Interlude

I will be calm. I will be mistress of myself.

She stands on the sidewalk at the corner of 110th and Amsterdam and looks up. There is a single light on in the fifth floor corner apartment. The kitchen, she thinks, and tastes again the tiramisu on her lips and the helpless bemusement in her own heart. He made me tiramisu, she'd thought, and something inside her had torn a little. He could have had no idea of what the gesture really meant to her – no one could have; not even the most persistent of the psychs at SHIELD – but as she'd looked up again, at his anxious, nervously smiling eyes and taut, hopeful mouth, she'd had the sudden urge to tell him. To tell him… everything, not because he was not-that-kind-of-doctor, but because he'd bothered, dammit.

When was the last time someone had really bothered, for Agent Maria Hill?

She couldn't remember. Or rather she could, and…

She'd pushed the thought down.

"It looks delicious," she'd said. Lied. "How did you know?'

"I did my research," he'd said, the taut mouth tilting up a little at the corners, before the smile ducked into cautious hiding again. She'd given him a Look. He'd braced himself. "Ichloss told me."

"Did he.'

"Yeah. We spar together sometimes."

"Mentally or physically?" she'd had to ask. The smile snuck out again, looking a little more reassured.

"Emotionally," he'd said. "If you can call it that. He's a nice man. Good to talk to. He…" He'd paused. "He understands. You know. About certain things.'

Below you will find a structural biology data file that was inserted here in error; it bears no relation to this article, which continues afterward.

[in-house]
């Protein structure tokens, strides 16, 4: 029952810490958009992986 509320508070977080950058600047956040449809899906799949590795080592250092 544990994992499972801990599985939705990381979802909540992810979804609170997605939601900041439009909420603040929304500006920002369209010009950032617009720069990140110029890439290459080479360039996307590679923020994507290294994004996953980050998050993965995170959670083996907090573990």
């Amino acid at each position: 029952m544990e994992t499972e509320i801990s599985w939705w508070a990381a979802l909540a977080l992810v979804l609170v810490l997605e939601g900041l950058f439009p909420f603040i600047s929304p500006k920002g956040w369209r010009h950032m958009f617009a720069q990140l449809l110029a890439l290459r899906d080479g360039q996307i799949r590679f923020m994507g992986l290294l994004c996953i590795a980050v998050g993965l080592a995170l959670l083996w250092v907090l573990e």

She hadn't known, and looks curious. He'd looked down at his bare feet, clean and scrubbed, and thankfully pale.

"His partner," he'd said, and she could have kicked herself. Ichloss' life partner – soul mate, really, if you wanted to get sappy, and absolutely accurate – had been killed in the line of duty. In Harlem. The Other Guy hadn't yet arrived on the scene when it had happened, but Bruce Banner, no matter whether he was wearing his scrubs or purple stretch pants, still and obviously took every death that occurred that night personally.

Very, very personally.

"Ah," she'd said, and then, anxiously, in spite of herself… "He doesn't blame you, does he?'

"No," Banner had said, and that was all. She'd looked down at the pan of tiramisu again. It looked… Frankly, it looked disgusting. Everything necessary was there, that was obvious, and quite probably delectable, but that didn't make it any prettier.

"It's a metaphor," he'd said helpfully as he'd watched her examine it.

"Uh?

"I made it like that on purpose."

"You did? Why?'

"Because I'm an unsubtle man with a subtle mind," he'd said. "And I like to remind myself – and other people - of it now and again?'

She'd sat on the stool opposite, placing the DVD on the table between them.

"I'm scared," she'd said bluntly. He'd wrapped his feet around the stool and offered her one of the two her spoons next to the pan.

"Yeah," he'd said. "Me too. You did shred my roses after all."

"They were my roses by then," she'd said. "Mine to do with what I wanted.'

'So you ran them through the industrial SHIELD-approved blender?'

"It wasn't you," she said. "It was them.'

"I'm having an unsubtle moment," he'd said, as she'd not-elaborated. "You're going to have to explain."

"I don't know if I can," she'd said. "I just…" She'd looked down at the tiramisu again. "I don't like roses. I never have.' There was more to it, of course, a lot more, but she wasn't ready to share that yet.

"A rose is a rose," he said after a moment. "And was always a rose.'

"Mm?'

"Robert Frost," he'd said, and at her bemused look, the smile came out of full lurk, and took centre stage, and bowed in a most gentlemanly manner, and Agent Maria Hill had actually put her hand to her mouth as the quiet tousled man sitting on the stool opposite her offered her a spoon to go with the tiramisu and began to recite Robert Frost at her.

The rose is a rose, he'd quoted.
And was always a rose.
But the theory now goes
That the apple's a rose,
And the pear is, and so's
The plum, I suppose.
The dear only knows
What will next prove a rose.
You, of course, are a rose -
But were always a rose.